An Olympic speed skater has been praised for a split-second act of sportsmanship that helped his rival secure a medal.
Dutch speed skater Kai Verbij has been showered with praise following a split-second act of sportsmanship that helped a rival athlete secure an Olympic medal in Beijing on Friday.
Verbij was the reigning world champion in the speed skating men’s 1000m event, and was touted as a medal contender for Friday’s final at the National Speed Skating Oval.
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The 27-year-old was paired with Canada’s Laurent Dubreuil for the event, but heading into the penultimate corner of their final lap, Verbij backed off on the last crossover straight.
In speed skating, competitors are required to change lanes every lap, because the inner lane of the 400m oval covers a shorter distance. The Dutch athlete knew he didn‘t have enough speed to get in front of Dubreuil for the crossover, so he stuck to the rules and slowed down to avoid a collision.
Verbij dropped out of his racing crouch and slowed to stay clear of Dubreuil, who ultimately secured silver with a time of 1.08:32. Verbij finished in last place.
“I’m pretty sad I couldn’t set a proper time,” he said after the event.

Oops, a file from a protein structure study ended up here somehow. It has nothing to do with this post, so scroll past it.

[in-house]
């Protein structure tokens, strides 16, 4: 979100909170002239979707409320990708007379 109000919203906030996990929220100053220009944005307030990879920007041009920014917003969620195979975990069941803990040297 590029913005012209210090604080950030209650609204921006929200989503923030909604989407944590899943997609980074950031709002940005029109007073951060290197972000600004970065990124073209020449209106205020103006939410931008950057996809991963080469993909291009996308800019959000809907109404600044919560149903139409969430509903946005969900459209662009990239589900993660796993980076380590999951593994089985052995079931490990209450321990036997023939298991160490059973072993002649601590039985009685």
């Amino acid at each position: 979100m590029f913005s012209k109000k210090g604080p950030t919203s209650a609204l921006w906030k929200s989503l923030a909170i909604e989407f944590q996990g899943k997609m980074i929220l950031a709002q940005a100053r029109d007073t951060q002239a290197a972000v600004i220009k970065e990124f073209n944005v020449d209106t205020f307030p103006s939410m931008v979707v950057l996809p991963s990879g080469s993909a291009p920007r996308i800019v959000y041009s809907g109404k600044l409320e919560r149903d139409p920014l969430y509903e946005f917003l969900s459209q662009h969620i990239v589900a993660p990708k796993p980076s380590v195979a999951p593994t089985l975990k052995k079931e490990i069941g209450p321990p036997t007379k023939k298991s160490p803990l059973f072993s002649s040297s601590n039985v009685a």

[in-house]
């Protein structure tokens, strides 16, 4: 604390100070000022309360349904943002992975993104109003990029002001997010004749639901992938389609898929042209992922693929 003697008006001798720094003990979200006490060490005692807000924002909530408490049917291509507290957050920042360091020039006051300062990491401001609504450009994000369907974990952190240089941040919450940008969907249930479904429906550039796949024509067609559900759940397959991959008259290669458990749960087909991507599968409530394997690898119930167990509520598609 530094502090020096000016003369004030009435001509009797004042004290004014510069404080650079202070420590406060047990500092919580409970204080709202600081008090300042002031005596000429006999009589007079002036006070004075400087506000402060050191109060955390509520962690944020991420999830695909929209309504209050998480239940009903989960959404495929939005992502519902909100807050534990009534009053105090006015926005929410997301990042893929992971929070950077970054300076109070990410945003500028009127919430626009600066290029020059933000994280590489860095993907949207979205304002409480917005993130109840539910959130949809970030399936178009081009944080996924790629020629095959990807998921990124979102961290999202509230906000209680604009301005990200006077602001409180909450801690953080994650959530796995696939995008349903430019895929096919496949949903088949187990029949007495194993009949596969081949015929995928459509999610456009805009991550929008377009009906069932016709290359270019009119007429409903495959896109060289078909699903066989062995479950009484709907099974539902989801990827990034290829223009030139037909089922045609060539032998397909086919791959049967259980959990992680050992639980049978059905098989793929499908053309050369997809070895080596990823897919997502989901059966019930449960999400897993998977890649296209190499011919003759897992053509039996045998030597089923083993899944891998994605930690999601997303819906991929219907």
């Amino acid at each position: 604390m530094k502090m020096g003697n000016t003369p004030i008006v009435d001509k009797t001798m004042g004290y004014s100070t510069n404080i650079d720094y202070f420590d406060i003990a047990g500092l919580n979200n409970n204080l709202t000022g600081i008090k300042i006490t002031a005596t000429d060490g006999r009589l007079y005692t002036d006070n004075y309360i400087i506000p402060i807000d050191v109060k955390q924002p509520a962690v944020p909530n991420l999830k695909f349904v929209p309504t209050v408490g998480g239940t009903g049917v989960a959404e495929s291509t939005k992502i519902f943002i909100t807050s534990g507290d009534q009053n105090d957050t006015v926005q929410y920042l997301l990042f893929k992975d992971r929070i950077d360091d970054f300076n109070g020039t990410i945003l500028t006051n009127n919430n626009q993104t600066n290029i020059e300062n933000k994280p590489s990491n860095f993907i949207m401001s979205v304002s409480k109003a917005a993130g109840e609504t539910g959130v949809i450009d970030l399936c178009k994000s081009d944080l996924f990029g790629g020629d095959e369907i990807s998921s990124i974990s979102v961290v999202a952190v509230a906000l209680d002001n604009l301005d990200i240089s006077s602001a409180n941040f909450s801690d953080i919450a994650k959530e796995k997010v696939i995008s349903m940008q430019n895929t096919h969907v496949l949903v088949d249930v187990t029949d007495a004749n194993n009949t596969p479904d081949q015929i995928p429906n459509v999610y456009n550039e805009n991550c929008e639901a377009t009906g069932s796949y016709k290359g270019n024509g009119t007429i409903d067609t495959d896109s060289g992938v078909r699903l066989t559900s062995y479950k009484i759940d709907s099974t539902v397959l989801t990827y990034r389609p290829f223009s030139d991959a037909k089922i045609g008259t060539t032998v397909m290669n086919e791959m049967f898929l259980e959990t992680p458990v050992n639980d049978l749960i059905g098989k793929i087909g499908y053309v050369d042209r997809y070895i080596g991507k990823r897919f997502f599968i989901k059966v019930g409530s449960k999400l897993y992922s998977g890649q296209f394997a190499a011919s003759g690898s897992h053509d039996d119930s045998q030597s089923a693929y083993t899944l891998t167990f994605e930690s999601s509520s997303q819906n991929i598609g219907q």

“My first 600 metre was okay. Not great, not bad. Laurent was very quick and then you’re just not up there. I was in trouble.
“When I exited the inner lane I saw his higher top speed and knew: I have to get up, otherwise I would ruin his race and I’m not that kind of a*****e.
“I’m not angry. A little bit sad however that this had to happen right now. It’s a shame, but this is top sport. I was unlucky and it’s tough. I can be pathetic about it, but yeah … it happened and there’s nothing more I could do.
“It‘s not the first time it’s happened to me, but not at the Olympics, of course. It’s pretty sad. I’m pretty disappointed. But someone had to lose, I guess.”
Dubreuil was grateful for Verbij’s sacrifice after the race, saying it was “unfortunate for us to be tied with 250 to go”.
“It‘s tough to do that in an Olympic race,” he explained.
“I can‘t say thank you enough to him. It was a really professional and classy move to do. He’s a friend, so when he’s gets over it – I will give him some time – I will thank him for sure.
“I went faster than I‘ve ever gone in the 600. I was ahead of what I’ve been in my race plan.”
Netherlands speed skater Thomas Krol captured the gold with a blistering time of 1:07.93, while Norway’s Haavard Lorentzen won bronze.
“It‘s just really sad to see this happen because he’s my best friend,” Krol said. “He was on the course for a medal for sure. I was really cheering for him and hoping that he would be on the podium with me.
“I really feel sorry for him. My heart hurts.”
The Netherlands have now won five of the 12 speed skating events in Beijing.
Originally published as ‘Feel sorry for him’: World champion’s mid-race sacrifice in speed skating final